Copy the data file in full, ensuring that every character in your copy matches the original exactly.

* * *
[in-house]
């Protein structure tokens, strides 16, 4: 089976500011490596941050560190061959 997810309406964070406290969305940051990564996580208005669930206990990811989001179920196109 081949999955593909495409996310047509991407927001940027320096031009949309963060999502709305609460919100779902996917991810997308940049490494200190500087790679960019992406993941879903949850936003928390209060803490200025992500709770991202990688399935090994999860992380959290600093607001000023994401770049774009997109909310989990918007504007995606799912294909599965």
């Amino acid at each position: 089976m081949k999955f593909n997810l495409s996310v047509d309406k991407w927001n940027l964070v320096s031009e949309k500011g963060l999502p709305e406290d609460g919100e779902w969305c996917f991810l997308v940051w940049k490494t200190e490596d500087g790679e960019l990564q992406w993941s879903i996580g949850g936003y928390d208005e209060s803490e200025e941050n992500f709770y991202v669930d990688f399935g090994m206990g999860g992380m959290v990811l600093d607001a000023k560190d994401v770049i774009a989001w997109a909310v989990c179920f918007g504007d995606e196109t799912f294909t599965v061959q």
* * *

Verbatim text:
[in-house]
């Protein structure tokens, strides 16, 4: 089976500011490596941050560190061959 997810309406964070406290969305940051990564996580208005669930206990990811989001179920196109 081949999955593909495409996310047509991407927001940027320096031009949309963060999502709305609460919100779902996917991810997308940049490494200190500087790679960019992406993941879903949850936003928390209060803490200025992500709770991202990688399935090994999860992380959290600093607001000023994401770049774009997109909310989990918007504007995606799912294909599965």
């Amino acid at each position: 089976m081949k999955f593909n997810l495409s996310v047509d309406k991407w927001n940027l964070v320096s031009e949309k500011g963060l999502p709305e406290d609460g919100e779902w969305c996917f991810l997308v940051w940049k490494t200190e490596d500087g790679e960019l990564q992406w993941s879903i996580g949850g936003y928390d208005e209060s803490e200025e941050n992500f709770y991202v669930d990688f399935g090994m206990g999860g992380m959290v990811l600093d607001a000023k560190d994401v770049i774009a989001w997109a909310v989990c179920f918007g504007d995606e196109t799912f294909t599965v061959q």